General News

Ending native forest logging will reduce extreme bushfire risk, new study shows 

Ground-breaking research by the Australian National University has found logging native forests increases the risk of catastrophic bushfires. [1] 

 The study’s authors warn that logging is not just increasing the risk of severe fires, but also the risk to human lives and safety.  

 Lead author Professor David Lindenmayer said:  

 Logging increases the probability of canopy damage by five to 20 per cent and leads to long-term elevated risk of higher severity fire. On the other hand, if disturbance due to logging is minimised, canopy damage can be reduced, in turn reducing the risk of uncontrollable fires. [2]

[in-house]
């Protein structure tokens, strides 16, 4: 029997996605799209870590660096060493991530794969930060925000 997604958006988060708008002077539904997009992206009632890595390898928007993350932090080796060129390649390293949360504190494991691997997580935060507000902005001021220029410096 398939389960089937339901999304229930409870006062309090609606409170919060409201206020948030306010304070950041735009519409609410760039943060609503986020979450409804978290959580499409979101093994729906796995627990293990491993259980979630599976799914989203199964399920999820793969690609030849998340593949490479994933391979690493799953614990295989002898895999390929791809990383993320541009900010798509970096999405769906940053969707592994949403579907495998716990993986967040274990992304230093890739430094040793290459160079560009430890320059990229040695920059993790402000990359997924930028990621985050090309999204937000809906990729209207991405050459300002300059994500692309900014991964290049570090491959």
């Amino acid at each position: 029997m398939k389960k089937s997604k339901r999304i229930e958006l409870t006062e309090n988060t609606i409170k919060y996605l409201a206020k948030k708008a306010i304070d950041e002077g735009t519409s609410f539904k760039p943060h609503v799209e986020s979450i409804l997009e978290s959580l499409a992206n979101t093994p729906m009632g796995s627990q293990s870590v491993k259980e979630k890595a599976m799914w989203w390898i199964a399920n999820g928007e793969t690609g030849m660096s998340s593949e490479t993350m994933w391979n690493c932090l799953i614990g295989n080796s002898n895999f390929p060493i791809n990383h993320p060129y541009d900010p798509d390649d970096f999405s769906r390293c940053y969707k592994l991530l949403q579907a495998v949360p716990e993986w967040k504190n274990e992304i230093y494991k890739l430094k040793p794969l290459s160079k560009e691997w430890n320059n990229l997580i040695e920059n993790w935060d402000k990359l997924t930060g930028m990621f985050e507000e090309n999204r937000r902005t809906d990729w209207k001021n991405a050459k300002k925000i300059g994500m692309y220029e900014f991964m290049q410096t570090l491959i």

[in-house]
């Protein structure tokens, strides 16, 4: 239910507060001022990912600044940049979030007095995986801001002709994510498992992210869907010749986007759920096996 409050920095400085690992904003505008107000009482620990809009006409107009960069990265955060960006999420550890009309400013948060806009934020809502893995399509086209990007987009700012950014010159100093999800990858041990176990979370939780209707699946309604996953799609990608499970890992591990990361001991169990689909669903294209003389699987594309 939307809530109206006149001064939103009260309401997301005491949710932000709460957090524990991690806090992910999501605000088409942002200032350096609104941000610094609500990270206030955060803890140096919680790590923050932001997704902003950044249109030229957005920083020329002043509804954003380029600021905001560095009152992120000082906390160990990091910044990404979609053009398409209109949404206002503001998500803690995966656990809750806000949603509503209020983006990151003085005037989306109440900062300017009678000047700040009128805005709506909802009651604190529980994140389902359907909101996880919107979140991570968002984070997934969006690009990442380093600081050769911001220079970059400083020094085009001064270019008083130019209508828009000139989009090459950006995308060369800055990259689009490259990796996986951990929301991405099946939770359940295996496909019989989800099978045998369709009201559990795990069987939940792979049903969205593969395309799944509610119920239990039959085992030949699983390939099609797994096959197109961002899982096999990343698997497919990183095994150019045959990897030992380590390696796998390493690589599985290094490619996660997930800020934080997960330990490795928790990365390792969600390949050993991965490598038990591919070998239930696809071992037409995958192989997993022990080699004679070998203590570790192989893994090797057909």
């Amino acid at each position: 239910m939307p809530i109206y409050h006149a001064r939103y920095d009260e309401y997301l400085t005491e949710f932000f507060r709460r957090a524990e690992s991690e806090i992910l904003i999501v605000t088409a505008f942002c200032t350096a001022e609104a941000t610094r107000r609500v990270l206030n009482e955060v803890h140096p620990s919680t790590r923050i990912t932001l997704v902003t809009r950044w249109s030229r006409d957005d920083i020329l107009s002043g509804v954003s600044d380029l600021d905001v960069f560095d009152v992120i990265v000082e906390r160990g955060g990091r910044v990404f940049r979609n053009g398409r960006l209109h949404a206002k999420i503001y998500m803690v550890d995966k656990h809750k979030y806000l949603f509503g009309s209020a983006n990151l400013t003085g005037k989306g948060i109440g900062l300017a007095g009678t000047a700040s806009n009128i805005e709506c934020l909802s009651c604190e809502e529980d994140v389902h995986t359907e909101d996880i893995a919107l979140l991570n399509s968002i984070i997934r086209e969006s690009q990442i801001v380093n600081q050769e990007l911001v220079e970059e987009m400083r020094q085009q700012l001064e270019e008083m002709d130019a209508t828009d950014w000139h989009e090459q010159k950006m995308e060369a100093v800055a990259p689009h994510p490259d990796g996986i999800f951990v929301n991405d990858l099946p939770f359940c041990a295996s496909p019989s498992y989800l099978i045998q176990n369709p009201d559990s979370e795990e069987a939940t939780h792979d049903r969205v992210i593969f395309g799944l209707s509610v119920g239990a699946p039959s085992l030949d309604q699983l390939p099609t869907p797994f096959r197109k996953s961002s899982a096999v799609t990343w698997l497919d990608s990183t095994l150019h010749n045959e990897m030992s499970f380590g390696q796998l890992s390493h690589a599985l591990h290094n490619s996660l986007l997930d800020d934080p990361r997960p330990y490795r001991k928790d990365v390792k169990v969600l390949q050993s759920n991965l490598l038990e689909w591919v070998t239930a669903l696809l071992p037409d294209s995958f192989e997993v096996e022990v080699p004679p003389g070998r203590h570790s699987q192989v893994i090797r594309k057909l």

Nature Conservation Council Organiser Wilson Harris said: “The arguments in support of ending native forest logging keep mounting.  

 “We already know that local economies and wildlife stand to benefit enormously by ending native forest logging.  

 “This research confirms earlier studies that show recently logged forests pose a huge risk of intense fires that sweep through the canopy. 

 “This is quite contrary to what many people might expect, but it has now been confirmed by several scientific studies. 

 “The message is quite clear—ending native forest logging will reduce risks to life and property, as well as to koalas and other wildlife. 

 “We trust this research will inform the findings and recommendations of the NSW parliamentary inquiry into forestry, which is holding public hearings at Coffs Harbour next week.” [3] 


[1] Logging elevated the probability of high-severity fire in the 2019–20 Australian forest fires, April 2022, Nature Ecology & Evolution  

[2] Logging “amplified” severity of Black Summer bushfires, 22-4-22, Australian National University  

[3] Upper House Inquiry into the long-term sustainability and future of the timber and forest products industry, 2022